EDR tactics secure your data once your safeguards are compromised; performing as “sensors” to identify any malicious behaviour among normal user activity. This is typically done through collecting and analysing behavioural data, investigating any patterns or anomalies. The resulting information is then submitted for further examining or remediation.
Skilled professionals are required to carry out successful EDR strategies, and may be required to guide employees in effectively responding to both common and complex cyber-threats.
Moving beyond IT
Today, Australia’s most-experienced cyber-crimes include malicious software, unauthorized bank access, and unauthorized e-mail access.
Cybersecurity has now evolved into an enterprise-wide issue, rather than an exclusive concern for IT departments. The widely publicized, major hacker breach on Sony in 2014 made cybercrime a worldwide business priority, with companies realising that it not only affects performance – but their reputation and finances, to boot.
Australian Criminal Intelligence Commission (ACIC) statistics show that such crimes cost our economy up to an annual $1 billion in direct costs alone. This damage is expected to reach a global $6 trillion by 2021.
As such, business leaders must keep security a primary business function, rather than an isolated IT responsibility.
Companies are now encouraged to empower all workers across departments in basic cybersecurity skills. Employees are regarded as the “weakest point” in an organisation’s cyber defences; as plenty are likely unaware of proper security practices, these including good password hygiene, avoiding unsecure networks, and identifying phishing e-mails. Investing in additional training thus strengthens a businesses security forces, with each doing their bit in keeping data protected.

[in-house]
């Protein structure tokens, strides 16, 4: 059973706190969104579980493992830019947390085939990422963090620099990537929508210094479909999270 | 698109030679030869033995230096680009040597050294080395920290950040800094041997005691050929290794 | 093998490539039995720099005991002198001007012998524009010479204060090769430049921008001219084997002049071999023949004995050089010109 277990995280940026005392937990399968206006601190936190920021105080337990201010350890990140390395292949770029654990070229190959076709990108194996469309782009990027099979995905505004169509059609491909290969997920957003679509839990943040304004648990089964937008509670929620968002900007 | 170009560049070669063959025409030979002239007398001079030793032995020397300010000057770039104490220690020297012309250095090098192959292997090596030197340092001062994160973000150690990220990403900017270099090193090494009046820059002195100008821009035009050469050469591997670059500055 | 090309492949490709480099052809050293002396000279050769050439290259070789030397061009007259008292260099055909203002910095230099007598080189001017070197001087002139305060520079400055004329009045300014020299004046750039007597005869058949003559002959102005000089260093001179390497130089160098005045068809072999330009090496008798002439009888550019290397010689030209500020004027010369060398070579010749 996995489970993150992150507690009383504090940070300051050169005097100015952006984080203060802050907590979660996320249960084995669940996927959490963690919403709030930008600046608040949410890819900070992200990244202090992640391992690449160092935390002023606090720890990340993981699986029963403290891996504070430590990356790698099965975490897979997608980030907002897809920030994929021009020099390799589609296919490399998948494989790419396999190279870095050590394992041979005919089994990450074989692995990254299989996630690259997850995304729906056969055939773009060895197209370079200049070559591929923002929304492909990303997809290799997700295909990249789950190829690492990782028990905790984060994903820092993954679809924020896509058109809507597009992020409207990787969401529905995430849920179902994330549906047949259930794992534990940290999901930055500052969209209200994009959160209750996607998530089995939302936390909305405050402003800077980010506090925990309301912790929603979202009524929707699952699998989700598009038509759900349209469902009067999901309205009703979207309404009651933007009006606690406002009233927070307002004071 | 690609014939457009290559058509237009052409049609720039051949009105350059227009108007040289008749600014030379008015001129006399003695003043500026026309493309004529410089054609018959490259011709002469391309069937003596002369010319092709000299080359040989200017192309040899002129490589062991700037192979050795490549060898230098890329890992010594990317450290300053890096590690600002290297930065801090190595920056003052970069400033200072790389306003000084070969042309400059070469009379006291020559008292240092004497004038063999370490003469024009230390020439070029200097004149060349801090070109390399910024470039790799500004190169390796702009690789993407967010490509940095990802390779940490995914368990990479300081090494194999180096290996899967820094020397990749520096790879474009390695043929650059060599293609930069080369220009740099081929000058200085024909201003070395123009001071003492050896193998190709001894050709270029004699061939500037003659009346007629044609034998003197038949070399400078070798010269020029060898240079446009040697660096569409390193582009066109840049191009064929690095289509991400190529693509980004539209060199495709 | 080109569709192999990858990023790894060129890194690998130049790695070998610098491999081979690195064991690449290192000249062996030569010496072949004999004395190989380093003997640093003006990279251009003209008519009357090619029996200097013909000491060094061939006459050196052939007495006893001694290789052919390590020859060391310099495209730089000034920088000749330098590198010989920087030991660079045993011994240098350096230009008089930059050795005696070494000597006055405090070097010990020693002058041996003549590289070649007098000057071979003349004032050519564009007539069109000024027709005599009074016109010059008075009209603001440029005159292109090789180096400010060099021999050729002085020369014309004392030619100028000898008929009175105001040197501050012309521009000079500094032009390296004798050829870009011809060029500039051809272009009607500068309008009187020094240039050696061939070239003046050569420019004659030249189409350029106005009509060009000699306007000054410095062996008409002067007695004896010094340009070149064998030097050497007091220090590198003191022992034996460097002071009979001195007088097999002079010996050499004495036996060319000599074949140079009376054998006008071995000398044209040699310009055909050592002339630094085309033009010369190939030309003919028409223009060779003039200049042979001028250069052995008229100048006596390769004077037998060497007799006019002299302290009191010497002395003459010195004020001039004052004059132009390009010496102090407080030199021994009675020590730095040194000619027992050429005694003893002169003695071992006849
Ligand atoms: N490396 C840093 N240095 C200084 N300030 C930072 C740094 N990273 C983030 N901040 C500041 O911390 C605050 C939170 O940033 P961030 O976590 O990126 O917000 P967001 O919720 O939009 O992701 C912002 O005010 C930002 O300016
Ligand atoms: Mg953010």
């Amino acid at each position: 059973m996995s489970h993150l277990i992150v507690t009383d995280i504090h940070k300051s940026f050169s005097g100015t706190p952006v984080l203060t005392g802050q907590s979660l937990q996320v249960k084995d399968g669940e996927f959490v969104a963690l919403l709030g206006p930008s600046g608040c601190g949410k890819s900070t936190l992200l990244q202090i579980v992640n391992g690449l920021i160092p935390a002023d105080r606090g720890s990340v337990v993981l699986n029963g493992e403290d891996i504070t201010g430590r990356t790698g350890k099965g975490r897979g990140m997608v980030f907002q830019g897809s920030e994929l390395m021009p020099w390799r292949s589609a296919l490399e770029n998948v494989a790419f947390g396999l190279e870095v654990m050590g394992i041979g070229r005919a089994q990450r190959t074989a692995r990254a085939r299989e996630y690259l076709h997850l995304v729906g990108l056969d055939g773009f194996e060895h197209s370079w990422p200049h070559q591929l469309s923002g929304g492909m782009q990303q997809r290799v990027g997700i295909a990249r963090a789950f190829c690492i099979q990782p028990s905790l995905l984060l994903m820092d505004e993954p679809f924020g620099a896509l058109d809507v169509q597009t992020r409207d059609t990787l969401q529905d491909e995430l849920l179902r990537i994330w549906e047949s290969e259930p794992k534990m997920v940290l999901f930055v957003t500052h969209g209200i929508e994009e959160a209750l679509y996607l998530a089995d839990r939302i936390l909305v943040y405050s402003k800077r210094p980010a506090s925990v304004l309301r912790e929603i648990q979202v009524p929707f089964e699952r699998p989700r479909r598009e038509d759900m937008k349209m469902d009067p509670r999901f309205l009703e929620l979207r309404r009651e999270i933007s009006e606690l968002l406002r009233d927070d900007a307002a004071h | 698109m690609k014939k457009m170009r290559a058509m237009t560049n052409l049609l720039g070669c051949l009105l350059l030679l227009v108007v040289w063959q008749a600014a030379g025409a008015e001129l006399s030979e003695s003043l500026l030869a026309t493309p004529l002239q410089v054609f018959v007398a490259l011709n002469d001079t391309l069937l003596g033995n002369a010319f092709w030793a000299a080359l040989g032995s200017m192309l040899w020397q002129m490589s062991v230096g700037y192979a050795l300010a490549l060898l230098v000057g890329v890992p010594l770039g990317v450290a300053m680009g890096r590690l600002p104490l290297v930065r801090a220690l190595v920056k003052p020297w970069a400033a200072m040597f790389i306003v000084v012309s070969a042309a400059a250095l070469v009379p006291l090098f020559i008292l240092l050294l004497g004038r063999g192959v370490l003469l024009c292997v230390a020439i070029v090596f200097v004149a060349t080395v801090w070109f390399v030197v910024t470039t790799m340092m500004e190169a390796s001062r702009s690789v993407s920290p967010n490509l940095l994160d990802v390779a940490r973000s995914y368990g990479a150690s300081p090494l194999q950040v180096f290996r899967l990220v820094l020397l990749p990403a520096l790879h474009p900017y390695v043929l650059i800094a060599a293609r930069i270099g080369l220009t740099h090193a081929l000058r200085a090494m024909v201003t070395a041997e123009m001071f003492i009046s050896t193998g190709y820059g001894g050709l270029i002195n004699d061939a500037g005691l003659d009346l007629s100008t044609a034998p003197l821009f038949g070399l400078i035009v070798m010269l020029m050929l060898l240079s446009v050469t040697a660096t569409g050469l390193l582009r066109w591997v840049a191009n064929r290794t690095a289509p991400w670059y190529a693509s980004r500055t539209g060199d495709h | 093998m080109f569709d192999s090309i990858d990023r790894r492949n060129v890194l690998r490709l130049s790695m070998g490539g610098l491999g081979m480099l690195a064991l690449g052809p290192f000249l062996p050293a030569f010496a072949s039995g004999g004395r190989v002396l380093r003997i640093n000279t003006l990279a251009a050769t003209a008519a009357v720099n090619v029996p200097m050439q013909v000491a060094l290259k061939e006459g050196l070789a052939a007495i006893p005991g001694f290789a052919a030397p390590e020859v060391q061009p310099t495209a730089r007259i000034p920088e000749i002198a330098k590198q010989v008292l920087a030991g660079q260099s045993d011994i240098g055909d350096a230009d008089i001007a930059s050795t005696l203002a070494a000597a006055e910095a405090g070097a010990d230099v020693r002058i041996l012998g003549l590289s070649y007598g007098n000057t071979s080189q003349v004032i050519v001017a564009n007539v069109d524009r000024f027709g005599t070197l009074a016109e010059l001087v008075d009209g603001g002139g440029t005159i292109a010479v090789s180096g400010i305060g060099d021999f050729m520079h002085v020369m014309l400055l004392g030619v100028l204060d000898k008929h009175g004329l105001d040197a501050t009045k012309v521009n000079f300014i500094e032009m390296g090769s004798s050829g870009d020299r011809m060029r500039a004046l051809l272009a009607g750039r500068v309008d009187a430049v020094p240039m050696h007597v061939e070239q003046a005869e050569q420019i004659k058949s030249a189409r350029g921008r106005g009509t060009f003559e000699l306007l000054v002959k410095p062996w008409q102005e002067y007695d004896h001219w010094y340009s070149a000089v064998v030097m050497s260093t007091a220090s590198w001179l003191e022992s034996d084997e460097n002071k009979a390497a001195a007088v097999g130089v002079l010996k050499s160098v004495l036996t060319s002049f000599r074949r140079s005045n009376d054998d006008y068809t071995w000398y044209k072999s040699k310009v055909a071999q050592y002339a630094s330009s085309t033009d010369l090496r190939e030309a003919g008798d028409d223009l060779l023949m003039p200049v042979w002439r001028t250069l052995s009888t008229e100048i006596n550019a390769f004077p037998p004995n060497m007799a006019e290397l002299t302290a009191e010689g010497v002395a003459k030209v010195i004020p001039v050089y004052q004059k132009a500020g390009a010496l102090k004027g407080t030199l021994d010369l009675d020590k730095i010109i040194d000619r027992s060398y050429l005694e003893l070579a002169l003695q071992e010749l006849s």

Businesses are also encouraged to retrain and upskill their existing IT staff, rather than outsourcing security expertise to those who lack a thorough understanding of their infrastructure, systems, and organisational priorities.
The future of cybersecurity
Cybersecurity is a widespread concern for both IT experts and users alike; set to only grow in prevalence for the years ahead. In fact, Australia’s cybersecurity sector is expected to triple in size by 2026, with a revenue of $6 billion.
With cyber-attacks constantly evolving in their methods, the security industry should expect new challenges headed their way – likely greater in risk and complexity. Fortunately, cybersecurity has also gained priority in global innovation; continuously developed to improve “speed of service”, secure data access in the Internet of Things (IoT), and protection among software-defined networks (SDNs).
We can also expect artificial intelligence (AI) to play a key role in future strategies, with automation increasing the speed at which cyber attacks are detected, monitored, managed, and prevented. As explained by Attila Tomaschek, cybersecurity researcher at ProPrivacy, “Legacy systems simply do not have the capabilities to keep up with the evolving security threats, and relying solely on human oversight would prove woefully inadequate.”
Businesses are recommended to embrace new technologies as they come, and take a proactive – rather than reactive – approach to cybersecurity. A continuous effort to improve their current tools and processes is critical to keep both current and new threat tactics at bay.
Keep your data safe with proper training
As mentioned, cybersecurity skills have expanded beyond the IT unit, becoming an enterprise-wide necessity. To ensure the safety of your company data (and that of your workers), the Australian Institute of ICT (AIICT) offers a thorough, certified course in cybersecurity – training both you and your team in best security practices, common key threats, and establishing protective network systems.
The program provides 100% online learning, helping you and your employees upskill according to your personal schedules.
Ensure your data’s safety with modern-day tools and techniques, and enquire with AIICT today.